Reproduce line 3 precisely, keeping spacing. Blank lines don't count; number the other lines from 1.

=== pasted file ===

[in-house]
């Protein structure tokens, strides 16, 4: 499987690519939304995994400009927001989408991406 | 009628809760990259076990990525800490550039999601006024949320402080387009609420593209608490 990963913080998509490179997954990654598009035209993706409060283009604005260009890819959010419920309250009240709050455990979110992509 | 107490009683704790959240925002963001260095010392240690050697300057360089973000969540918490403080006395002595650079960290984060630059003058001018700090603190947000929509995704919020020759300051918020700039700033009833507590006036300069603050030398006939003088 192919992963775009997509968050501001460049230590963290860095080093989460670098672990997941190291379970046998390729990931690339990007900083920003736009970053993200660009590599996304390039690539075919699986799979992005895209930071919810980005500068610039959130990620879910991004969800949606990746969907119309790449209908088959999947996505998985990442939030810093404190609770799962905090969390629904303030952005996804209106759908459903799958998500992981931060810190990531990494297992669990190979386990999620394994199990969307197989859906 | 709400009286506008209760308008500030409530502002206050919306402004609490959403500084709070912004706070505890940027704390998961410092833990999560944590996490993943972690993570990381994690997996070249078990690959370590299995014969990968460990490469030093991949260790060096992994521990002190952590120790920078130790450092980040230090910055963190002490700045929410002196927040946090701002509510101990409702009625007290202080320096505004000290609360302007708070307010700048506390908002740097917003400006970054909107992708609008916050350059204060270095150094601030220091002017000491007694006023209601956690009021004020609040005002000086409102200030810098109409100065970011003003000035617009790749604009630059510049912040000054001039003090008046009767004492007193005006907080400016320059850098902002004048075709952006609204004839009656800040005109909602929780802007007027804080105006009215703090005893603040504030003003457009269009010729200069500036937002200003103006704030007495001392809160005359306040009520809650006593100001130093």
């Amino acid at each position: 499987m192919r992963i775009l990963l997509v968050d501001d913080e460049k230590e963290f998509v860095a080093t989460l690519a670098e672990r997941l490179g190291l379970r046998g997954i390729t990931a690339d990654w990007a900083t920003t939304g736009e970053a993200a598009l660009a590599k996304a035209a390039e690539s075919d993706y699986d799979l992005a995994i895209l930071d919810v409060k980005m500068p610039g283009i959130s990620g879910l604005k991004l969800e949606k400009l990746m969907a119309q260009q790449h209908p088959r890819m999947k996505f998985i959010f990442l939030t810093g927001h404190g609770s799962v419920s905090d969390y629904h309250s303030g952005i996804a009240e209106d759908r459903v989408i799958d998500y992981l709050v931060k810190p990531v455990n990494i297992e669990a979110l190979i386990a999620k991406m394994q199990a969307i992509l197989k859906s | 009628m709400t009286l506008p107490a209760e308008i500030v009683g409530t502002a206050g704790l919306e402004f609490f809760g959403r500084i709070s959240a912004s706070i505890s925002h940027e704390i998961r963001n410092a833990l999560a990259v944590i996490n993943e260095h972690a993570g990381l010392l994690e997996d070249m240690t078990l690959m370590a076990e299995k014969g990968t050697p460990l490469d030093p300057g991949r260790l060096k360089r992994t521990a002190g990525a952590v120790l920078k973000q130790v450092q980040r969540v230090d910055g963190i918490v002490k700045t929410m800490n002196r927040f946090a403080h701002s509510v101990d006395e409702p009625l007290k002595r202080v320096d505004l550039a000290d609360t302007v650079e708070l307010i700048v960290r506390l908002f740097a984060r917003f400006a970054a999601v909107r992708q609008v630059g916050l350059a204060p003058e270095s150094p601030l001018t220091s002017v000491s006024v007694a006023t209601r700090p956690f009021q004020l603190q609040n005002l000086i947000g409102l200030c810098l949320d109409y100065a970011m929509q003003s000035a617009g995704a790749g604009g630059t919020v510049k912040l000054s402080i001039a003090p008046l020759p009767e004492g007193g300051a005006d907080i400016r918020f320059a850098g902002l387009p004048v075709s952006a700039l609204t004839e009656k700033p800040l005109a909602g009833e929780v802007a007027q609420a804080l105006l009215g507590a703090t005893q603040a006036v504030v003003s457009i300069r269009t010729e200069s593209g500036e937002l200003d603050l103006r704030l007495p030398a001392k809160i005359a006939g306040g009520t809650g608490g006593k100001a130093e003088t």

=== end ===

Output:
């Amino acid at each position: 499987m192919r992963i775009l990963l997509v968050d501001d913080e460049k230590e963290f998509v860095a080093t989460l690519a670098e672990r997941l490179g190291l379970r046998g997954i390729t990931a690339d990654w990007a900083t920003t939304g736009e970053a993200a598009l660009a590599k996304a035209a390039e690539s075919d993706y699986d799979l992005a995994i895209l930071d919810v409060k980005m500068p610039g283009i959130s990620g879910l604005k991004l969800e949606k400009l990746m969907a119309q260009q790449h209908p088959r890819m999947k996505f998985i959010f990442l939030t810093g927001h404190g609770s799962v419920s905090d969390y629904h309250s303030g952005i996804a009240e209106d759908r459903v989408i799958d998500y992981l709050v931060k810190p990531v455990n990494i297992e669990a979110l190979i386990a999620k991406m394994q199990a969307i992509l197989k859906s | 009628m709400t009286l506008p107490a209760e308008i500030v009683g409530t502002a206050g704790l919306e402004f609490f809760g959403r500084i709070s959240a912004s706070i505890s925002h940027e704390i998961r963001n410092a833990l999560a990259v944590i996490n993943e260095h972690a993570g990381l010392l994690e997996d070249m240690t078990l690959m370590a076990e299995k014969g990968t050697p460990l490469d030093p300057g991949r260790l060096k360089r992994t521990a002190g990525a952590v120790l920078k973000q130790v450092q980040r969540v230090d910055g963190i918490v002490k700045t929410m800490n002196r927040f946090a403080h701002s509510v101990d006395e409702p009625l007290k002595r202080v320096d505004l550039a000290d609360t302007v650079e708070l307010i700048v960290r506390l908002f740097a984060r917003f400006a970054a999601v909107r992708q609008v630059g916050l350059a204060p003058e270095s150094p601030l001018t220091s002017v000491s006024v007694a006023t209601r700090p956690f009021q004020l603190q609040n005002l000086i947000g409102l200030c810098l949320d109409y100065a970011m929509q003003s000035a617009g995704a790749g604009g630059t919020v510049k912040l000054s402080i001039a003090p008046l020759p009767e004492g007193g300051a005006d907080i400016r918020f320059a850098g902002l387009p004048v075709s952006a700039l609204t004839e009656k700033p800040l005109a909602g009833e929780v802007a007027q609420a804080l105006l009215g507590a703090t005893q603040a006036v504030v003003s457009i300069r269009t010729e200069s593209g500036e937002l200003d603050l103006r704030l007495p030398a001392k809160i005359a006939g306040g009520t809650g608490g006593k100001a130093e003088t």